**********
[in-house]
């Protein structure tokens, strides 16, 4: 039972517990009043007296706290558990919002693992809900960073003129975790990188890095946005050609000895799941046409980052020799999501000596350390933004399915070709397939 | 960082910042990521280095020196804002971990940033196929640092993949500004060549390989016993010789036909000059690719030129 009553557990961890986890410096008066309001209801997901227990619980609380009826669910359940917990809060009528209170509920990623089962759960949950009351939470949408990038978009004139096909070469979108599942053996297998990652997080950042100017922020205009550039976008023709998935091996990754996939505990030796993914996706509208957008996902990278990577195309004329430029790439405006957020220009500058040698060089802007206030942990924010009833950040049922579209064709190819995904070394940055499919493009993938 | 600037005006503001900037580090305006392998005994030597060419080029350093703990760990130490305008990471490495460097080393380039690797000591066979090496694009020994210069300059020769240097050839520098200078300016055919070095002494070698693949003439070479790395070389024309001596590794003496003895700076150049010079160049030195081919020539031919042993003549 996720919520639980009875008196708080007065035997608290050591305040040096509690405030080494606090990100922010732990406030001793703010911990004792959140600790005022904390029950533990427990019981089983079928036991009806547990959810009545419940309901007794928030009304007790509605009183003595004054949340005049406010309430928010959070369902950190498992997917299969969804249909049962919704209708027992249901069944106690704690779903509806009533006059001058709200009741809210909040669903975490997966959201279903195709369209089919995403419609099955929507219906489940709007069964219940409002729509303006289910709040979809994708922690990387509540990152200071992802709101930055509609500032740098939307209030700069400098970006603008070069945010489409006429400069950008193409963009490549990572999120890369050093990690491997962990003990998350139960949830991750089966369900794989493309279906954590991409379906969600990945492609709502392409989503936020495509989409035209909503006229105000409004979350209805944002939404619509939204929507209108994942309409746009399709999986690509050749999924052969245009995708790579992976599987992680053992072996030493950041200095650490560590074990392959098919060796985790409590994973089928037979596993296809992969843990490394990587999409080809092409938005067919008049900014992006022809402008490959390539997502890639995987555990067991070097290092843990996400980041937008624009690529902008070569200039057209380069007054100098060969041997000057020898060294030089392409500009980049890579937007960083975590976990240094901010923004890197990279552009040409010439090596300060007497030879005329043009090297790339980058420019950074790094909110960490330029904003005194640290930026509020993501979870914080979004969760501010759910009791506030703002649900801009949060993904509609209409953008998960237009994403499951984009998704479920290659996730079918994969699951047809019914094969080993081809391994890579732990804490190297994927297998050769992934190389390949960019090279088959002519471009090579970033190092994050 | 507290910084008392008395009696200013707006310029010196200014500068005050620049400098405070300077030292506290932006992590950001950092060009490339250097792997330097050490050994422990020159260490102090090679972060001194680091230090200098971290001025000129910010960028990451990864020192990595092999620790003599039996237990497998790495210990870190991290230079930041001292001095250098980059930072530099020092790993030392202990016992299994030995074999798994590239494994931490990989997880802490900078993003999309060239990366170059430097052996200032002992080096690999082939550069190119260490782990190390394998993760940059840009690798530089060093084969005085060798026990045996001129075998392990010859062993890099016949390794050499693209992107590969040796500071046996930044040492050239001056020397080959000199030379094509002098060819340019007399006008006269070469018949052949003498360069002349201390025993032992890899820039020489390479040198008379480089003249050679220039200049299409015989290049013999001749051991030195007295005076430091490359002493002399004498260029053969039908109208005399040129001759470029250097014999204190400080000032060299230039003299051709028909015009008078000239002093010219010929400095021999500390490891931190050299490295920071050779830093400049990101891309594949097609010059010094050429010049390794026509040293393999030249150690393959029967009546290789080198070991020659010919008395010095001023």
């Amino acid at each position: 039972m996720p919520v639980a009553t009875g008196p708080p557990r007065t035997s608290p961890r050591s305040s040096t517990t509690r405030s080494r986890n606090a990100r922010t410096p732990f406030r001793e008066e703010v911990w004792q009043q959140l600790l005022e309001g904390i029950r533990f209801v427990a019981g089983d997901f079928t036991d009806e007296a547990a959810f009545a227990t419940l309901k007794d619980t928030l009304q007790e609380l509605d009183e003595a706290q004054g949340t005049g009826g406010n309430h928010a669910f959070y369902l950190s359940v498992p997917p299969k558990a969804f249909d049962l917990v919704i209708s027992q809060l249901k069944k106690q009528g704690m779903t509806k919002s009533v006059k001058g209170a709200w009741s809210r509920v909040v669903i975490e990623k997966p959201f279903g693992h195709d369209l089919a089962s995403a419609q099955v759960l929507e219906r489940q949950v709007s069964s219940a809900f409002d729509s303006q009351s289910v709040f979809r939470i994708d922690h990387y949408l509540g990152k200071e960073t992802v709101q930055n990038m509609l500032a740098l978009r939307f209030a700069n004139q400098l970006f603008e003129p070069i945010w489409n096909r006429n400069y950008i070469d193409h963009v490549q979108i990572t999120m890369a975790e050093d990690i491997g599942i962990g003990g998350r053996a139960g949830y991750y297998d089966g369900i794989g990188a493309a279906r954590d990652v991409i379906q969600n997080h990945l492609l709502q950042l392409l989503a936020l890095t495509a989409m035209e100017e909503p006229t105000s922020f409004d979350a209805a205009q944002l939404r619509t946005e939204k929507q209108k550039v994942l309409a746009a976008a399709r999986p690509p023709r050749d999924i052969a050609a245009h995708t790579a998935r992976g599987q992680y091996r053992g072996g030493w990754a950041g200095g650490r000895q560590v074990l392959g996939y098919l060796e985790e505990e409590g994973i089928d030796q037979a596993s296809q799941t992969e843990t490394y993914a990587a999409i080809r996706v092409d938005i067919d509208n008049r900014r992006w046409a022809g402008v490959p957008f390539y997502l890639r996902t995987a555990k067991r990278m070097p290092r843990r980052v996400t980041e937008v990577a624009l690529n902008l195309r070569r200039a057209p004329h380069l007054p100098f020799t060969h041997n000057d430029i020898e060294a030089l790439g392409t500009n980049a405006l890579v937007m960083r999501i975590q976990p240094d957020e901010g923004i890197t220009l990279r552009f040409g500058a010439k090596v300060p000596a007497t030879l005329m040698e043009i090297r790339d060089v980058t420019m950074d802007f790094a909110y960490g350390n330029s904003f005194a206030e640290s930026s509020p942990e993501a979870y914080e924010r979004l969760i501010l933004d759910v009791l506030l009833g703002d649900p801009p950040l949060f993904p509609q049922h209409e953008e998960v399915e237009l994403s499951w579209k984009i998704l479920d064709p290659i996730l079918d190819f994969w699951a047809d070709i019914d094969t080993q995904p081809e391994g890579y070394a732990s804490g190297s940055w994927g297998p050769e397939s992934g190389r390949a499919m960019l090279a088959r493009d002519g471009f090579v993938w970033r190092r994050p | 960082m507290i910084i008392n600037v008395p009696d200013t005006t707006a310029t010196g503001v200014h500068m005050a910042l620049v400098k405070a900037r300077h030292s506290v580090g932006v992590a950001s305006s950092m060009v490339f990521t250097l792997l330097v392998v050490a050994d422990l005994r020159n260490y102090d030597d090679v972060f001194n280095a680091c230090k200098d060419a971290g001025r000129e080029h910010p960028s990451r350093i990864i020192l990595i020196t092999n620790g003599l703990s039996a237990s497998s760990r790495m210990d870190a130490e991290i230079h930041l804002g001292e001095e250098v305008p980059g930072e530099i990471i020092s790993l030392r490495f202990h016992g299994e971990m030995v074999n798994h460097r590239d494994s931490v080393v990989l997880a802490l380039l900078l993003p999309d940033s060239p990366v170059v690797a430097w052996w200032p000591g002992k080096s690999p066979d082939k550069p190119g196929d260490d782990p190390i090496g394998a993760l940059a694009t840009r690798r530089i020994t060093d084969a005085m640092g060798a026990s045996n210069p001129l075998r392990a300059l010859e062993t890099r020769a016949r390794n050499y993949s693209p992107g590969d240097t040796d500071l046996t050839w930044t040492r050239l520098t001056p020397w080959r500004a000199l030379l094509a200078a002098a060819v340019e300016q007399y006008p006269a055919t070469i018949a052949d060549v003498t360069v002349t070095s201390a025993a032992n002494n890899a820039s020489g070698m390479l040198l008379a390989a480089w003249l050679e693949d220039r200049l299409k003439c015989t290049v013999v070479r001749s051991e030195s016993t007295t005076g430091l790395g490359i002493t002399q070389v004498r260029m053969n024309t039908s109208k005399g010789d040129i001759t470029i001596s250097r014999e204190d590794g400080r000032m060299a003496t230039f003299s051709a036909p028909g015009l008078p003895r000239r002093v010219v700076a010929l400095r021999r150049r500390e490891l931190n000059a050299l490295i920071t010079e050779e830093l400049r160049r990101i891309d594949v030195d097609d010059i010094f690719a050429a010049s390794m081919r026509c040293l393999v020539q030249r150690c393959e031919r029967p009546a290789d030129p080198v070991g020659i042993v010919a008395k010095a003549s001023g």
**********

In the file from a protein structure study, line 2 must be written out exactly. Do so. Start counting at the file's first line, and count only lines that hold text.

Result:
């Protein structure tokens, strides 16, 4: 039972517990009043007296706290558990919002693992809900960073003129975790990188890095946005050609000895799941046409980052020799999501000596350390933004399915070709397939 | 960082910042990521280095020196804002971990940033196929640092993949500004060549390989016993010789036909000059690719030129 009553557990961890986890410096008066309001209801997901227990619980609380009826669910359940917990809060009528209170509920990623089962759960949950009351939470949408990038978009004139096909070469979108599942053996297998990652997080950042100017922020205009550039976008023709998935091996990754996939505990030796993914996706509208957008996902990278990577195309004329430029790439405006957020220009500058040698060089802007206030942990924010009833950040049922579209064709190819995904070394940055499919493009993938 | 600037005006503001900037580090305006392998005994030597060419080029350093703990760990130490305008990471490495460097080393380039690797000591066979090496694009020994210069300059020769240097050839520098200078300016055919070095002494070698693949003439070479790395070389024309001596590794003496003895700076150049010079160049030195081919020539031919042993003549 996720919520639980009875008196708080007065035997608290050591305040040096509690405030080494606090990100922010732990406030001793703010911990004792959140600790005022904390029950533990427990019981089983079928036991009806547990959810009545419940309901007794928030009304007790509605009183003595004054949340005049406010309430928010959070369902950190498992997917299969969804249909049962919704209708027992249901069944106690704690779903509806009533006059001058709200009741809210909040669903975490997966959201279903195709369209089919995403419609099955929507219906489940709007069964219940409002729509303006289910709040979809994708922690990387509540990152200071992802709101930055509609500032740098939307209030700069400098970006603008070069945010489409006429400069950008193409963009490549990572999120890369050093990690491997962990003990998350139960949830991750089966369900794989493309279906954590991409379906969600990945492609709502392409989503936020495509989409035209909503006229105000409004979350209805944002939404619509939204929507209108994942309409746009399709999986690509050749999924052969245009995708790579992976599987992680053992072996030493950041200095650490560590074990392959098919060796985790409590994973089928037979596993296809992969843990490394990587999409080809092409938005067919008049900014992006022809402008490959390539997502890639995987555990067991070097290092843990996400980041937008624009690529902008070569200039057209380069007054100098060969041997000057020898060294030089392409500009980049890579937007960083975590976990240094901010923004890197990279552009040409010439090596300060007497030879005329043009090297790339980058420019950074790094909110960490330029904003005194640290930026509020993501979870914080979004969760501010759910009791506030703002649900801009949060993904509609209409953008998960237009994403499951984009998704479920290659996730079918994969699951047809019914094969080993081809391994890579732990804490190297994927297998050769992934190389390949960019090279088959002519471009090579970033190092994050 | 507290910084008392008395009696200013707006310029010196200014500068005050620049400098405070300077030292506290932006992590950001950092060009490339250097792997330097050490050994422990020159260490102090090679972060001194680091230090200098971290001025000129910010960028990451990864020192990595092999620790003599039996237990497998790495210990870190991290230079930041001292001095250098980059930072530099020092790993030392202990016992299994030995074999798994590239494994931490990989997880802490900078993003999309060239990366170059430097052996200032002992080096690999082939550069190119260490782990190390394998993760940059840009690798530089060093084969005085060798026990045996001129075998392990010859062993890099016949390794050499693209992107590969040796500071046996930044040492050239001056020397080959000199030379094509002098060819340019007399006008006269070469018949052949003498360069002349201390025993032992890899820039020489390479040198008379480089003249050679220039200049299409015989290049013999001749051991030195007295005076430091490359002493002399004498260029053969039908109208005399040129001759470029250097014999204190400080000032060299230039003299051709028909015009008078000239002093010219010929400095021999500390490891931190050299490295920071050779830093400049990101891309594949097609010059010094050429010049390794026509040293393999030249150690393959029967009546290789080198070991020659010919008395010095001023």